I’m so excited for today’s exploration! The “Exploring with a Camera” series is about seeing things around you in a different way. To get good photographs, you first have to see, like I discussed in Monday’s post. Today we’re looking at capturing images with Reflections in Glass.
Reflections in glass are so cool because the image you see is not a direct image of a subject. What’s behind and around the glass changes the images, and the reflection itself often softens and distorts the subject.
Below is an example from our recent stay in Lucerne, Switzerland. In this image, the only “direct” image you are seeing is straight through the walkway. The rest of the arches and store windows are reflections. See the people on the right? They are really on the left, not directly visible to the camera, but in the reflection they have a “ghost image” quality. It’s like an optical illusion, but it’s just looking down a corridor lined with glass.
To get this image I moved around and took photos from several different angles and at different times with varying amounts of people. When I took this specific shot, I didn’t even notice the people visible in the reflection on the right because I was focusing on the “direct” part of the image being free of people.
Here is another example, of my son looking out of a train window. The reflection draws your eye to his profile. Look at it for a while and you start to see the symmetric shape between the two profiles. You’ll also notice that the key areas of his face in the reflection – eyes, nose, lips – are clearly visible while the other parts are modified by what is seen out the window.
If there is something immediately behind the glass, you can get really cool effects in your reflections. The security door immediately behind the glass in this photo enabled me to get an uninterrupted scene of the reflected street in Lucerne but with a really unique texture.
A reflection can completely change a setting. Without the reflection of me and my family, the image below would be just another doorway to a modern building. Nothing of note that I would routinely photograph. With the reflection, it becomes a family portrait with a sense of place – you can see the wording above the door is in Spanish (we were in Barcelona) and the funky tube things draped across the top show part of the science museum we were entering. Notice how everything in the photograph seems to draw your eye to the center, where the reflection is. Also notice also the cool “double” effect with our reflections because the entrance had two sets of glass doors.
Here is another reflection of an entrance, a self-portrait of me at our apartment building in Italy. I love the sense of place that is achieved by what is reflected in the background, along with the tiny little suggestion of what is behind the door. Not a huge fan of my pictures of myself (who is?), I also like how the reflection softens my image so that I don’t focus on all of the things I immediately see as “flaws” in a regular photograph. Maybe I’m able to better see the real me, as others see me, because it’s a reflection.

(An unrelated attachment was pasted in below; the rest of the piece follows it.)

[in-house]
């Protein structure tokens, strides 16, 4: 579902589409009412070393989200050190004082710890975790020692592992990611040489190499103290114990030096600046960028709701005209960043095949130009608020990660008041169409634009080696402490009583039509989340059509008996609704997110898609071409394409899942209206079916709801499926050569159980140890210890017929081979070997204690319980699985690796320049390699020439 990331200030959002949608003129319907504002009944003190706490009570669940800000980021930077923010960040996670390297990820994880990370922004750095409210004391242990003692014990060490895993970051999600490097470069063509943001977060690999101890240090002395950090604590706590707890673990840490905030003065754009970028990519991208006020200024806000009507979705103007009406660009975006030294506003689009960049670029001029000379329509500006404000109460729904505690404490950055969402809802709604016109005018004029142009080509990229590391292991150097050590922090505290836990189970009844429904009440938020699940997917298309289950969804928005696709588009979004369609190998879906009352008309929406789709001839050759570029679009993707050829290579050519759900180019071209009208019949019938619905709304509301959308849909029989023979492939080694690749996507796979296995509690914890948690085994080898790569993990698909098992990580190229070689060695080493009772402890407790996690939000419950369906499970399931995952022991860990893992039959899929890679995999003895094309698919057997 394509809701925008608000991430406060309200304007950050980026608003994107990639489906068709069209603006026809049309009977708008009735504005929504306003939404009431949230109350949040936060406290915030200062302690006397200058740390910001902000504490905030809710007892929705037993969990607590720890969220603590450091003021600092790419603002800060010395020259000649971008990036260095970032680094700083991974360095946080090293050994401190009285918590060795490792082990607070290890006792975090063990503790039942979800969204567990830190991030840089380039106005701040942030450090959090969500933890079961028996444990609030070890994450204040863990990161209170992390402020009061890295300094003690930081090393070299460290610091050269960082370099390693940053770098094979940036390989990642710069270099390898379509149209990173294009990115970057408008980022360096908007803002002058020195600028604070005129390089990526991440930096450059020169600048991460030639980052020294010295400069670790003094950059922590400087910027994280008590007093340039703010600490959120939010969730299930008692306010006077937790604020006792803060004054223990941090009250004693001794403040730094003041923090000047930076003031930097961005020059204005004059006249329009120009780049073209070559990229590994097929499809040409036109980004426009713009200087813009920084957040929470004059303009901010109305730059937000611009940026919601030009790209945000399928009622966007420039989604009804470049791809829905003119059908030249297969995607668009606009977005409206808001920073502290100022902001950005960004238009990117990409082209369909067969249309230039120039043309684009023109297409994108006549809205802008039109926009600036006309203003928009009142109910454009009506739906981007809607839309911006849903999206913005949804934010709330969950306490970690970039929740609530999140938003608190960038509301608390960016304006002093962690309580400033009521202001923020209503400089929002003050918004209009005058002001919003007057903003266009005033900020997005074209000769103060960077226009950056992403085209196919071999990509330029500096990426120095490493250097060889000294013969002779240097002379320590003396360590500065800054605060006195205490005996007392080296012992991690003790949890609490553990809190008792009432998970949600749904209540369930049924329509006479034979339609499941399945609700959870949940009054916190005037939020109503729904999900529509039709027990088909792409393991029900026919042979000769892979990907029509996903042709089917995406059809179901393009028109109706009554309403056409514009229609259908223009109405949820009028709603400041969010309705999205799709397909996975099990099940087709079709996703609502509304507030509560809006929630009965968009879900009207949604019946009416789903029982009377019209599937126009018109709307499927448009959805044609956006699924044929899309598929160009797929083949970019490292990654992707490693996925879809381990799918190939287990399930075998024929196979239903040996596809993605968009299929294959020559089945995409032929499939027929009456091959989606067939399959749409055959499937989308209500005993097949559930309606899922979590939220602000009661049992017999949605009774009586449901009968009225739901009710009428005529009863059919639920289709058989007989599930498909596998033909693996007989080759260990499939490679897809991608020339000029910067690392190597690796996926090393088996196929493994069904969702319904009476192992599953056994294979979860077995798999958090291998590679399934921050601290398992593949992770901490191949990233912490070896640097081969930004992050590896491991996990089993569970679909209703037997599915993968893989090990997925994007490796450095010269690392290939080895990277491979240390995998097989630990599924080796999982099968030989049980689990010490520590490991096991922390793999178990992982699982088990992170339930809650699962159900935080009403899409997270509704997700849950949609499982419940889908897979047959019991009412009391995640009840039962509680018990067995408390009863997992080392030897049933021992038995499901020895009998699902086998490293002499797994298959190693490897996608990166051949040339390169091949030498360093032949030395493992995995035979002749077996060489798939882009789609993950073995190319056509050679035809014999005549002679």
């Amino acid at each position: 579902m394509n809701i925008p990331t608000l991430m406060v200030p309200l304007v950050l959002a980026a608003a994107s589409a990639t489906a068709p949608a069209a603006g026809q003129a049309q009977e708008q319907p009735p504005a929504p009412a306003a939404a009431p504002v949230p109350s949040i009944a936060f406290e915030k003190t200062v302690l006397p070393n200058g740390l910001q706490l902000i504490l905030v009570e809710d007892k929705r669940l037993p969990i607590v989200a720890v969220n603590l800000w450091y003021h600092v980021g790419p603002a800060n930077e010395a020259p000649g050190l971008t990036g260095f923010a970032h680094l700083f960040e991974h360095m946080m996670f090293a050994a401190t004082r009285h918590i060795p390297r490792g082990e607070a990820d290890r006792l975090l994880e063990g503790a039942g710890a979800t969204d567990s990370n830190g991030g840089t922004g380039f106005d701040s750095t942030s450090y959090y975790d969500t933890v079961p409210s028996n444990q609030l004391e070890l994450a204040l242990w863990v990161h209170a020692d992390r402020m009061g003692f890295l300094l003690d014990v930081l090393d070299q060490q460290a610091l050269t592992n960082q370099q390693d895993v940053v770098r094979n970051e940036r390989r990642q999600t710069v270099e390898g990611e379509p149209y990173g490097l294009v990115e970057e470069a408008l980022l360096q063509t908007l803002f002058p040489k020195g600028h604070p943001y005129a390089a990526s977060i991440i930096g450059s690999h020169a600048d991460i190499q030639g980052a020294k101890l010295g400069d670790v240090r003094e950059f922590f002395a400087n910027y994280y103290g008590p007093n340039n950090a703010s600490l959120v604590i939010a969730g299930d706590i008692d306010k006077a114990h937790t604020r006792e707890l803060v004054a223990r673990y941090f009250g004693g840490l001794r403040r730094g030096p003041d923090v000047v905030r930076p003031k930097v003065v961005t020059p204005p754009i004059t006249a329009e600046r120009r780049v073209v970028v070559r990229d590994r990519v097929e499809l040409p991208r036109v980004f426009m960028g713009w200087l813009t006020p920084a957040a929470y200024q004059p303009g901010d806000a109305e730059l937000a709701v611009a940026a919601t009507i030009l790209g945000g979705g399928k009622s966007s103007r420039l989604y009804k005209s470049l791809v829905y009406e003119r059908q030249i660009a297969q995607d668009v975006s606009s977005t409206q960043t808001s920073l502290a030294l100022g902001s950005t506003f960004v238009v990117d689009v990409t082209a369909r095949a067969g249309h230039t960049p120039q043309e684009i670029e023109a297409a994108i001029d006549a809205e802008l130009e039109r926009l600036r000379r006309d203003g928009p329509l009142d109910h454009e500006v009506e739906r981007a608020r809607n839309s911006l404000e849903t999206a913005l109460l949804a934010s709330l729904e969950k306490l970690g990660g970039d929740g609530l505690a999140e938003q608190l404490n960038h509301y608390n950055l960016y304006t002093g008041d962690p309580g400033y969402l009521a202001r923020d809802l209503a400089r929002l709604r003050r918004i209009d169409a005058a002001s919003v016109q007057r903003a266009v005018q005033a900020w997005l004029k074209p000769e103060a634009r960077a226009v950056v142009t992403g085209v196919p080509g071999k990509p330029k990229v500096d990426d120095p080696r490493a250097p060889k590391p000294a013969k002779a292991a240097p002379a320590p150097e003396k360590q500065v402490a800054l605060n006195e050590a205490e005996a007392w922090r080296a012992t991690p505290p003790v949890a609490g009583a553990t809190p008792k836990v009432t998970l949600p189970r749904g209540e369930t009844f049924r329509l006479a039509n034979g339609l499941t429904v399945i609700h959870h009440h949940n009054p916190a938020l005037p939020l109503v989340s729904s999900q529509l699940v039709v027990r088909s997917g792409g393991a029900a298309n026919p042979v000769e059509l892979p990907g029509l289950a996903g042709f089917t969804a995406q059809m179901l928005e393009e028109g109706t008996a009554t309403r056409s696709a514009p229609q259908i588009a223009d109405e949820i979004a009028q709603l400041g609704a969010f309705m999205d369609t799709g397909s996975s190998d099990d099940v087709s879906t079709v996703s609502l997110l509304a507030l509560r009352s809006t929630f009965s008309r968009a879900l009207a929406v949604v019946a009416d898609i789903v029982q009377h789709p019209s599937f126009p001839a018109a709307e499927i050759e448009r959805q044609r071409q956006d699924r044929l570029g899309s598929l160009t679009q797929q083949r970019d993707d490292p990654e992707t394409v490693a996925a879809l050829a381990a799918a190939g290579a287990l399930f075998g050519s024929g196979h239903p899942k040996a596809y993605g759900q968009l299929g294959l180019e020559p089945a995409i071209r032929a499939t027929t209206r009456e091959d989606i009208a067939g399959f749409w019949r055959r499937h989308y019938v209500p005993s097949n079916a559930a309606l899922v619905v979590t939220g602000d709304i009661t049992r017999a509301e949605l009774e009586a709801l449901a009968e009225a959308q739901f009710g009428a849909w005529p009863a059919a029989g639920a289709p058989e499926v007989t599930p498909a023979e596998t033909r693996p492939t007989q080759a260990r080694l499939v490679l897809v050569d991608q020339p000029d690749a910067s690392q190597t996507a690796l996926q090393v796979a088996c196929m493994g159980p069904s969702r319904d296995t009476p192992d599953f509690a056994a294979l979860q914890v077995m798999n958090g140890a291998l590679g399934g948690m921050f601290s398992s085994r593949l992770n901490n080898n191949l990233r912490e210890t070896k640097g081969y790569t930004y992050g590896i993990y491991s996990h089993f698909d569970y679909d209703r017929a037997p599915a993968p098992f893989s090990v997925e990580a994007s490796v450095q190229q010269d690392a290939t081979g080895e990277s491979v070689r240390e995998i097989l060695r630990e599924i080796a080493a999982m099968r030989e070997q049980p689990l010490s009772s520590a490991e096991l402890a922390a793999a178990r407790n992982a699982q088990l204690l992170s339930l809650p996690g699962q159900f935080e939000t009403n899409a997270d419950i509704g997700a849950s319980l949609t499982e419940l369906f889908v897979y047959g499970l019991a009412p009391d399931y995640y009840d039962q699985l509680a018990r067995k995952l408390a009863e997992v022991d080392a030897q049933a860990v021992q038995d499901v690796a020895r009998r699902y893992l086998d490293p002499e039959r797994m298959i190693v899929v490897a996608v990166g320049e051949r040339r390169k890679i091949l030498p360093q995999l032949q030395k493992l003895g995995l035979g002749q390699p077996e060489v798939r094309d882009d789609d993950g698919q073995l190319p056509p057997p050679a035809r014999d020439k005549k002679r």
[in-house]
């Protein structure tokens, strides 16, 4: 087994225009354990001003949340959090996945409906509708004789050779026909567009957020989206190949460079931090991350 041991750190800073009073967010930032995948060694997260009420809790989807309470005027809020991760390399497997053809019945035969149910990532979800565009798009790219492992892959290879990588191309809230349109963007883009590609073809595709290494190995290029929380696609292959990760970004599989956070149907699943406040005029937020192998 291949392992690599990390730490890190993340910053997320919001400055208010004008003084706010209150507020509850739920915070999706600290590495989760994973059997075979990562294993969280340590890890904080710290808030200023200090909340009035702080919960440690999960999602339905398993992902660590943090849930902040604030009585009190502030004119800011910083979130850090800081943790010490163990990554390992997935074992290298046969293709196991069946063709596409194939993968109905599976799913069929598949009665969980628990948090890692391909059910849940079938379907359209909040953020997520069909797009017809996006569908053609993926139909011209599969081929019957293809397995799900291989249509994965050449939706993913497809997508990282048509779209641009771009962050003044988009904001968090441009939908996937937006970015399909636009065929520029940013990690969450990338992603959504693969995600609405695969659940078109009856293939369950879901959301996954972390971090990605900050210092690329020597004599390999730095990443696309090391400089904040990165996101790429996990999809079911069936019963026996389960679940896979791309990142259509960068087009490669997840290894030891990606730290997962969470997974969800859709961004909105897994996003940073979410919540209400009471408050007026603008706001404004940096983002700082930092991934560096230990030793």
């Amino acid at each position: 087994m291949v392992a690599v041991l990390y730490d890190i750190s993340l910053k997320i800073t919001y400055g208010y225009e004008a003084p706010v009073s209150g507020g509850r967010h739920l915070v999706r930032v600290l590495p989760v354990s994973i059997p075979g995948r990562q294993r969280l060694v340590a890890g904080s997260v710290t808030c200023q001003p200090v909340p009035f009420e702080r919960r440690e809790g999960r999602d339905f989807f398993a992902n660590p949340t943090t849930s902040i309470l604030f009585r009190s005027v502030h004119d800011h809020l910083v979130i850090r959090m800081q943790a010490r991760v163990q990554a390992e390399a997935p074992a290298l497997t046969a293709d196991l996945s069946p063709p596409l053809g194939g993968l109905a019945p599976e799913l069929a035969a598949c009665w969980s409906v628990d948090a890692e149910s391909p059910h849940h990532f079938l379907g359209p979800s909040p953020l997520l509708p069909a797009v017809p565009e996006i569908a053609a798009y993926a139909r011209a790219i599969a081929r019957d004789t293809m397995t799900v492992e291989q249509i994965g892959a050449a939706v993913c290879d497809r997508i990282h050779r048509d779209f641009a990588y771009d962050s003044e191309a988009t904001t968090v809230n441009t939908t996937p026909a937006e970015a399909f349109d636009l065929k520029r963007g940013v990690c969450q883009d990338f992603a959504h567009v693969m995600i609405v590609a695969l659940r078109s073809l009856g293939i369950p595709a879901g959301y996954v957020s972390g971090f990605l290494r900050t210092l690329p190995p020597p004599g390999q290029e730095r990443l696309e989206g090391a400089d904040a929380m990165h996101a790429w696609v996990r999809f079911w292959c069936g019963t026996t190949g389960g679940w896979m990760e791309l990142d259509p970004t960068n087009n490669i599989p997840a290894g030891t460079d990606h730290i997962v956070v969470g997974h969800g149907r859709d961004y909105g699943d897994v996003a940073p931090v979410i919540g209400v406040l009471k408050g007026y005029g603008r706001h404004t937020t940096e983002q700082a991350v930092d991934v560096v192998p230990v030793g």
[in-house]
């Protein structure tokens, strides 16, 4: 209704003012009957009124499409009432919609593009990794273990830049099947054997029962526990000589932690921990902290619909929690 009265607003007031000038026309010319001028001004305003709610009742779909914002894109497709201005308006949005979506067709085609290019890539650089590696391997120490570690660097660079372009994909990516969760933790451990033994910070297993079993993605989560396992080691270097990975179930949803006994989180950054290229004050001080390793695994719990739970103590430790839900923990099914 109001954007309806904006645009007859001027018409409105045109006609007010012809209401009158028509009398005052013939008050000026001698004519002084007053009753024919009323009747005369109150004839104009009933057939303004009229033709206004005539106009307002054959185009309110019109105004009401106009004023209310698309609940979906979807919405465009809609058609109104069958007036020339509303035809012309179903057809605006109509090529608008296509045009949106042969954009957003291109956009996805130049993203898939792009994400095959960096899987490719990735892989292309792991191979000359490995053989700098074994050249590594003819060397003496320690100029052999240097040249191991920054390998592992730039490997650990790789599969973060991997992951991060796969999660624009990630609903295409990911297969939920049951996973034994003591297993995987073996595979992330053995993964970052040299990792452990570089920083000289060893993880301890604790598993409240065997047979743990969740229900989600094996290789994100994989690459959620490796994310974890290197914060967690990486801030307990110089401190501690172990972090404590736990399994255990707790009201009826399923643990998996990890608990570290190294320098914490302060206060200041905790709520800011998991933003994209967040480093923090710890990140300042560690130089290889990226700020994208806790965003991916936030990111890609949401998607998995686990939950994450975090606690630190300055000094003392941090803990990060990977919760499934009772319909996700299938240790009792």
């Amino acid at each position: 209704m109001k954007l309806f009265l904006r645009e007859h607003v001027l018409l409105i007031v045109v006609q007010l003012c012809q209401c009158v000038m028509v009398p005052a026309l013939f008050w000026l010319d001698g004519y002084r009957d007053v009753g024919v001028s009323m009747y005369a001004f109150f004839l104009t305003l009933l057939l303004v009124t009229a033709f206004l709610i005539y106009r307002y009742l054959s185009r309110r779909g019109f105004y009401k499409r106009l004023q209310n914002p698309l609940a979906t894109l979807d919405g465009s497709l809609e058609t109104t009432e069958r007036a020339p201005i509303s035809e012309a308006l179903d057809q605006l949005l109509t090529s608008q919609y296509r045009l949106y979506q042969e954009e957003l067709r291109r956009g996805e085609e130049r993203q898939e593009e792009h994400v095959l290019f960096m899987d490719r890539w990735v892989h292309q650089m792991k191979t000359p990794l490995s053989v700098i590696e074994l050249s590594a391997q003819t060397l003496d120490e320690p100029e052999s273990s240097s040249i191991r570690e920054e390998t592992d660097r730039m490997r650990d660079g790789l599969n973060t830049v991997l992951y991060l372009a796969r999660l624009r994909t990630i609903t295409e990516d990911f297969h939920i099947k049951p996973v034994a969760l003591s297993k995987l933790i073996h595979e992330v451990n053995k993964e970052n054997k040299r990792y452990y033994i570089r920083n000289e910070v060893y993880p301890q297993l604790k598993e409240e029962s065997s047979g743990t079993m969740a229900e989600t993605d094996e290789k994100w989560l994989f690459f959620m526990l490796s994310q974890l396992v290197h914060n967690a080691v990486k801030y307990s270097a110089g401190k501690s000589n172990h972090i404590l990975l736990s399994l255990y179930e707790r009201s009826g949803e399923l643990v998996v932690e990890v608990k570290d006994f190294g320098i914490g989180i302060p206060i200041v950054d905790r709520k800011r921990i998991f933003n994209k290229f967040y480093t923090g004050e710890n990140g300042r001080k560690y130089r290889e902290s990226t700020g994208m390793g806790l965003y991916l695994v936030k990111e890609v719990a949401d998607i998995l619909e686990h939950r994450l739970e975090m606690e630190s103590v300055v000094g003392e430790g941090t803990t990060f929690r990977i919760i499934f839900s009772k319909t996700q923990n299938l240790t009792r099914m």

And, just a reminder, glass is just not windows and doors! Here is a wine bottle, but in it there is a reflection of me and my family along with the buildings across the street in Nice, France. The subject here is the bottle, but the reflection adds interest.
Tips for getting your own images of reflections in glass:
1. Look for indirect light on both sides of the reflection. In reviewing pictures for this topic I realized that the most interesting reflections have indirect light as the main light source – either in shade or cloudy day or evening light. When there is a direct or strong light source on either side of the glass you will not get the kind of reflections I’m showing here.
2. Look in and Look out. Keep you eye out for reflections on both sides of the glass, whether you are indoors or outdoors. When you see the reflection, also notice what you see through the reflection. That can make or break the image! It’s easy to focus so much on the reflection that you don’t see something distracting on the other side.
3. Change your perspective. If you see a cool reflection, move around and photograph it from different perspectives and compositions. Because of the way you can often see what’s on both side of the glass, you may find a more interesting composition, or even a different reflection, if you move a few steps to the left or right than where you first noticed the reflection.
4. Look for reflections in all kinds of glass – not just windows. When you start to see these, you will notice that glass is everywhere, in all shapes and sizes and colors.
Have fun seeing all of the reflections in glass around you in a whole new way! I would love to see your explorations in this topic, post a link here in the comments or join the Flickr group to share.